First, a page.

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Strategies for Accessing Algebraic Concepts (K-8)PowerPoint Presentation

Strategies for Accessing Algebraic Concepts (K-8)

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Strategies for Accessing Algebraic Concepts (K-8) Access Center September 20, 2006 Agenda Introductions and Overview Objectives Background Information Challenges for Students with Disabilities Instructional and Learning Strategies Application of Strategies Objectives:

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Agenda

- Introductions and Overview
- Objectives
- Background Information
- Challenges for Students with Disabilities
- Instructional and Learning Strategies
- Application of Strategies

Objectives:

- To identify the National Council of Teachers of Mathematics (NCTM) content and process standards
- To identify difficulties students with disabilities have with learning algebraic concepts
- To identify and apply research-based instructional and learning strategies for accessing algebraic concepts (grades K-8)

How Many Triangles?

Pair off with another person, count the number of triangles, explain the process, and record the number.

Why Is Algebra Important?

- Language through which most of mathematics is communicated (NCTM, 1989)
- Required course for high school graduation
- Gateway course for higher math and science courses
- Path to careers – math skills are critical in many professions (“Mathematics Equals Equality,” White Paper prepared for US Secretary of Education, 10.20.1997)

NCTM Goals for All Students

- Learn to value mathematics
- Become confident in their ability to do mathematics
- Become mathematical problem solvers
- Learn to communicate mathematically
- Learn to reason mathematically

Numbers and Operations

Measurement

Geometry

Data Analysis and Probability

Algebra

Process:

Problem Solving

Reasoning and Proof

Communication

Connections

Representation

NCTM Standards:“Teachers must be given the training and resources to provide the best mathematics for every child.”

-NCTM

Challenges Students Experience with Algebra provide the best mathematics for every child.”

- Translate word problems into mathematical symbols (processing)
- Distinguish between patterns or detailed information (visual)
- Describe or paraphrase an explanation (auditory)
- Link the concrete to a representation to the abstract (visual)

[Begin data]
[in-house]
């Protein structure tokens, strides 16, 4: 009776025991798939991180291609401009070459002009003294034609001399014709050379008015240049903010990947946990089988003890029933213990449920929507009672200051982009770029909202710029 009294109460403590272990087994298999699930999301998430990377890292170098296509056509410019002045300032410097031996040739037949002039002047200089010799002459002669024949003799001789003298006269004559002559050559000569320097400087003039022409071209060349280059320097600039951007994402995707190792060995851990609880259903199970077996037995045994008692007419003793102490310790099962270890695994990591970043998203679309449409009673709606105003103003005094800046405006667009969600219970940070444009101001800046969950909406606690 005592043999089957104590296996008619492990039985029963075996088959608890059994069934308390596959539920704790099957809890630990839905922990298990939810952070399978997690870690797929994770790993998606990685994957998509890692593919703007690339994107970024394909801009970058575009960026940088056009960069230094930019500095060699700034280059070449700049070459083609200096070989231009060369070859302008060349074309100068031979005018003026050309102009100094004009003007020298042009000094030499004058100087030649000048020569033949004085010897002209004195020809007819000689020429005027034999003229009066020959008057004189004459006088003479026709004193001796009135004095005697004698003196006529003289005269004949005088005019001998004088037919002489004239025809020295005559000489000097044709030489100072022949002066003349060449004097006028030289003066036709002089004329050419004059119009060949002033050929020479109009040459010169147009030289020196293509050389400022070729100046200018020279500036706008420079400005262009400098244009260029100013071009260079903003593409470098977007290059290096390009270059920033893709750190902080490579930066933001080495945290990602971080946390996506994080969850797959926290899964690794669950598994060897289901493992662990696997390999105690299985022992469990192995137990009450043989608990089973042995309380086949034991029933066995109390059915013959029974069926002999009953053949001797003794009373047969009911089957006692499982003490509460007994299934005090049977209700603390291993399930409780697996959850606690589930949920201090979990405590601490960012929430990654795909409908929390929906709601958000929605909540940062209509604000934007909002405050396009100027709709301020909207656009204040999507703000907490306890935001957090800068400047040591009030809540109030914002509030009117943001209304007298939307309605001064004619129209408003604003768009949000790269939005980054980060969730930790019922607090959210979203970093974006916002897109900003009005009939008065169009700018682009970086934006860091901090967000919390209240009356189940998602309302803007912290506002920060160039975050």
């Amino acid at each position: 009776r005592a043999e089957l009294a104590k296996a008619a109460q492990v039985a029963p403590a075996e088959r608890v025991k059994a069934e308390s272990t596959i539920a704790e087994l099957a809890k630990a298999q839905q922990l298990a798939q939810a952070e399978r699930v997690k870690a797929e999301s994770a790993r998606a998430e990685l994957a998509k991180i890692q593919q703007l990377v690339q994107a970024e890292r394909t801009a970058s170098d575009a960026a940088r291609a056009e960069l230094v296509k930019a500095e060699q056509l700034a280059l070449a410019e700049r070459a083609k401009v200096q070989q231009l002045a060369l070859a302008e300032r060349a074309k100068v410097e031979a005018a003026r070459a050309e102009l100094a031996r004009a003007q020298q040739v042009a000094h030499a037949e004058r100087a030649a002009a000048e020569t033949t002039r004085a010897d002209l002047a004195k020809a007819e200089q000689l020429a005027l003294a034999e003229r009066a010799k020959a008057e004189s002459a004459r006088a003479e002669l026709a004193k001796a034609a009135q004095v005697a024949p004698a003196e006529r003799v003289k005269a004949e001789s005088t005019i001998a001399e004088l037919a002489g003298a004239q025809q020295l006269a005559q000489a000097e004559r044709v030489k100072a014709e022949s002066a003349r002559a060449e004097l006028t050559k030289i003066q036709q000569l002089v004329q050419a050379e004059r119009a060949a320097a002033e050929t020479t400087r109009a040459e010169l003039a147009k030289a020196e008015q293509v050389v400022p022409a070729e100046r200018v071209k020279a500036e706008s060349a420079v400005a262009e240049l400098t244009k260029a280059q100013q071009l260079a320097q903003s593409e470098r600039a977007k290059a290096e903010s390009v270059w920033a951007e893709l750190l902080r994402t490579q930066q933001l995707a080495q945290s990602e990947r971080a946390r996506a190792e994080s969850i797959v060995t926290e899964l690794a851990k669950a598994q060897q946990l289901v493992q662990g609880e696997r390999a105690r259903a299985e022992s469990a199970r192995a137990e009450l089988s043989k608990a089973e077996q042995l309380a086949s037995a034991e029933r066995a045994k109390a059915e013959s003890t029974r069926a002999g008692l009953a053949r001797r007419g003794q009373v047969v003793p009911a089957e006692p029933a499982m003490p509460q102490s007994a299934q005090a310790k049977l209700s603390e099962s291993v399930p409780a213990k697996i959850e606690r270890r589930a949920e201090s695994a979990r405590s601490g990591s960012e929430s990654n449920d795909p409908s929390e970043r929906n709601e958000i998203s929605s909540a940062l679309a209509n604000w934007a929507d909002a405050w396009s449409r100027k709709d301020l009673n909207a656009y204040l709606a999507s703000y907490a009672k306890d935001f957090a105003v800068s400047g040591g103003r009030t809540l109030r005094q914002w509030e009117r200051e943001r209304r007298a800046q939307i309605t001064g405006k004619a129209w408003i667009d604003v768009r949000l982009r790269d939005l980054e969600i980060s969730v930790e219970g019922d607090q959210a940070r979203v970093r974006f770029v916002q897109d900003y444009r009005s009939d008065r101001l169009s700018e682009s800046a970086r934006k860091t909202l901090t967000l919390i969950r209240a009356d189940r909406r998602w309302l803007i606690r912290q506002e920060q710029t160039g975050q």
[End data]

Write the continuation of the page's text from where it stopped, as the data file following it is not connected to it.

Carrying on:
- Remember vocabulary and processes (memory)
- Show fluency with basic number operations (memory)
- Maintain focus for a period of time (attention deficit)
- Show written work (reversal of numbers and letters)

At the Elementary Level, Students with Disabilities Have Difficulty with:

- Solving problems (Montague, 1997; Xin Yan & Jitendra, 1999)
- Visually representing problems (Montague, 2005)
- Processing problem information (Montague, 2005)
- Memory (Kroesbergen & Van Luit, 2003)
- Self-monitoring (Montague, 2005)

At the Middle School Level, Students with Disabilities Have Difficulty:

- Meeting content standards and passing state assessments(Thurlow, Albus, Spicuzza, & Thompson, 1998; Thurlow, Moen, & Wiley, 2005)
- Mastering basic skills(Algozzine, O’Shea, Crews, & Stoddard, 1987; Cawley, Baker-Kroczynski, & Urban, 1992)
- Reasoning algebraically(Maccini, McNaughton, & Ruhl, 1999)
- Solving problems(Hutchinson, 1993; Montague, Bos, & Doucette, 1991)

Therefore, instructional and learning strategies should address:

- Memory
- Language and communication
- Processing
- Self-esteem
- Attention
- Organizational skills
- Math anxiety

Instructional Strategy address:

- Instructional Strategies are methods that can be used to deliver a variety of content objectives.
- Examples: Concrete-Representational-Abstract (CRA) Instruction, Direct Instruction, Differentiated Instruction, Computer Assisted Instruction

Learning Strategy address:

- Learning Strategies are techniques, principles, or rules that facilitate the acquisition, manipulation, integration, storage, and retrieval of information across situations and settings (Deshler, Ellis & Lenz, 1996)
- Examples: Mnemonics, Graphic Organizers, Study Skills

Best Practice in Teaching Strategies address:

1. Pretest

2. Describe

3. Model

4. Practice